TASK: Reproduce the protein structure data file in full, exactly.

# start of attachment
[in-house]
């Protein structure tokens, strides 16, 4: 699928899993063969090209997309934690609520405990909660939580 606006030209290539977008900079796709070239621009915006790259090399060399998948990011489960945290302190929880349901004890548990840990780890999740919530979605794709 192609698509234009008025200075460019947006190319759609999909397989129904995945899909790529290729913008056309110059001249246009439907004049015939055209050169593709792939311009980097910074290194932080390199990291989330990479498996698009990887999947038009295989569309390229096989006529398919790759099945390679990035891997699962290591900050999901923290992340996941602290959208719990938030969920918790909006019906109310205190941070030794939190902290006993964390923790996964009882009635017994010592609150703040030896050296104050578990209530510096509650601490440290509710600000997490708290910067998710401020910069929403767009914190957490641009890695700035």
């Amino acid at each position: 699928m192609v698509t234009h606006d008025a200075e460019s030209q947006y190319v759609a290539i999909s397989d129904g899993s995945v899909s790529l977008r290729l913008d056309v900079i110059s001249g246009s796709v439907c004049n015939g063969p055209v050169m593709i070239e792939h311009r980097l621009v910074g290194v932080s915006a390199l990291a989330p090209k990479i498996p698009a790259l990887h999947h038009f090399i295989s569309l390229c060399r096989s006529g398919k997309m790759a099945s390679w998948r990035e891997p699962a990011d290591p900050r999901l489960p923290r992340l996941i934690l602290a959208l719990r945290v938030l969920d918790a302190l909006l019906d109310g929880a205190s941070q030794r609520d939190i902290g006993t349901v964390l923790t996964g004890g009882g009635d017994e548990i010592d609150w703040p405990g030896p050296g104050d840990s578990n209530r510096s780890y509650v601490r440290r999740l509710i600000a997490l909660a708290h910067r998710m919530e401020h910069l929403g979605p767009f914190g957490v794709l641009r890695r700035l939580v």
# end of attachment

[in-house]
């Protein structure tokens, strides 16, 4: 699928899993063969090209997309934690609520405990909660939580 606006030209290539977008900079796709070239621009915006790259090399060399998948990011489960945290302190929880349901004890548990840990780890999740919530979605794709 192609698509234009008025200075460019947006190319759609999909397989129904995945899909790529290729913008056309110059001249246009439907004049015939055209050169593709792939311009980097910074290194932080390199990291989330990479498996698009990887999947038009295989569309390229096989006529398919790759099945390679990035891997699962290591900050999901923290992340996941602290959208719990938030969920918790909006019906109310205190941070030794939190902290006993964390923790996964009882009635017994010592609150703040030896050296104050578990209530510096509650601490440290509710600000997490708290910067998710401020910069929403767009914190957490641009890695700035």
């Amino acid at each position: 699928m192609v698509t234009h606006d008025a200075e460019s030209q947006y190319v759609a290539i999909s397989d129904g899993s995945v899909s790529l977008r290729l913008d056309v900079i110059s001249g246009s796709v439907c004049n015939g063969p055209v050169m593709i070239e792939h311009r980097l621009v910074g290194v932080s915006a390199l990291a989330p090209k990479i498996p698009a790259l990887h999947h038009f090399i295989s569309l390229c060399r096989s006529g398919k997309m790759a099945s390679w998948r990035e891997p699962a990011d290591p900050r999901l489960p923290r992340l996941i934690l602290a959208l719990r945290v938030l969920d918790a302190l909006l019906d109310g929880a205190s941070q030794r609520d939190i902290g006993t349901v964390l923790t996964g004890g009882g009635d017994e548990i010592d609150w703040p405990g030896p050296g104050d840990s578990n209530r510096s780890y509650v601490r440290r999740l509710i600000a997490l909660a708290h910067r998710m919530e401020h910069l929403g979605p767009f914190g957490v794709l641009r890695r700035l939580v």